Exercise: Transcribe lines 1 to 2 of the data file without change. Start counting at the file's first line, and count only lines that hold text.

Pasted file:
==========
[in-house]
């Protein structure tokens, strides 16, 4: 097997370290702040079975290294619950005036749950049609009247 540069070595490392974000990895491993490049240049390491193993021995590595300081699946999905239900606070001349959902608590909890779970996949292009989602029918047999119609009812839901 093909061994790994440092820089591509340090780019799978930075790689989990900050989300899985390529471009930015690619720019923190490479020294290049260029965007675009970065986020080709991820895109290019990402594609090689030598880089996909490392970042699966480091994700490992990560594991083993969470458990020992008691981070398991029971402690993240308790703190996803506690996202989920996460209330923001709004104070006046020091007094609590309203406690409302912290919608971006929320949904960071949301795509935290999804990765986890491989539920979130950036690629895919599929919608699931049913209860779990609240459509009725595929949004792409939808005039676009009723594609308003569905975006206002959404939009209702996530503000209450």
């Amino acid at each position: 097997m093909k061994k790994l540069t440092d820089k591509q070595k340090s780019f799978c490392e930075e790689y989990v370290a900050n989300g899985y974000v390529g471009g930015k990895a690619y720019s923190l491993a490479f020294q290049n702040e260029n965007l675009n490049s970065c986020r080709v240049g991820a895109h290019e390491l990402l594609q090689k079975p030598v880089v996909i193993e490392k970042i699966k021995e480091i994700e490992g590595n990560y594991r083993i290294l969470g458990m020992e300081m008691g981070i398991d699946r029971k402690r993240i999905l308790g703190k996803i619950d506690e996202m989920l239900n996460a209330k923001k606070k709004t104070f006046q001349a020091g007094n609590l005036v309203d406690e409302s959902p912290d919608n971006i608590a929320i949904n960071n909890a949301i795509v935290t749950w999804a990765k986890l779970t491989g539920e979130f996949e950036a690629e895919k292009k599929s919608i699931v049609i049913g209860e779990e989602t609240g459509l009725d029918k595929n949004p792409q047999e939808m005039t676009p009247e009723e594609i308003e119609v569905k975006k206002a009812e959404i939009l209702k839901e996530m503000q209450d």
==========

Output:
[in-house]
């Protein structure tokens, strides 16, 4: 097997370290702040079975290294619950005036749950049609009247 540069070595490392974000990895491993490049240049390491193993021995590595300081699946999905239900606070001349959902608590909890779970996949292009989602029918047999119609009812839901 093909061994790994440092820089591509340090780019799978930075790689989990900050989300899985390529471009930015690619720019923190490479020294290049260029965007675009970065986020080709991820895109290019990402594609090689030598880089996909490392970042699966480091994700490992990560594991083993969470458990020992008691981070398991029971402690993240308790703190996803506690996202989920996460209330923001709004104070006046020091007094609590309203406690409302912290919608971006929320949904960071949301795509935290999804990765986890491989539920979130950036690629895919599929919608699931049913209860779990609240459509009725595929949004792409939808005039676009009723594609308003569905975006206002959404939009209702996530503000209450």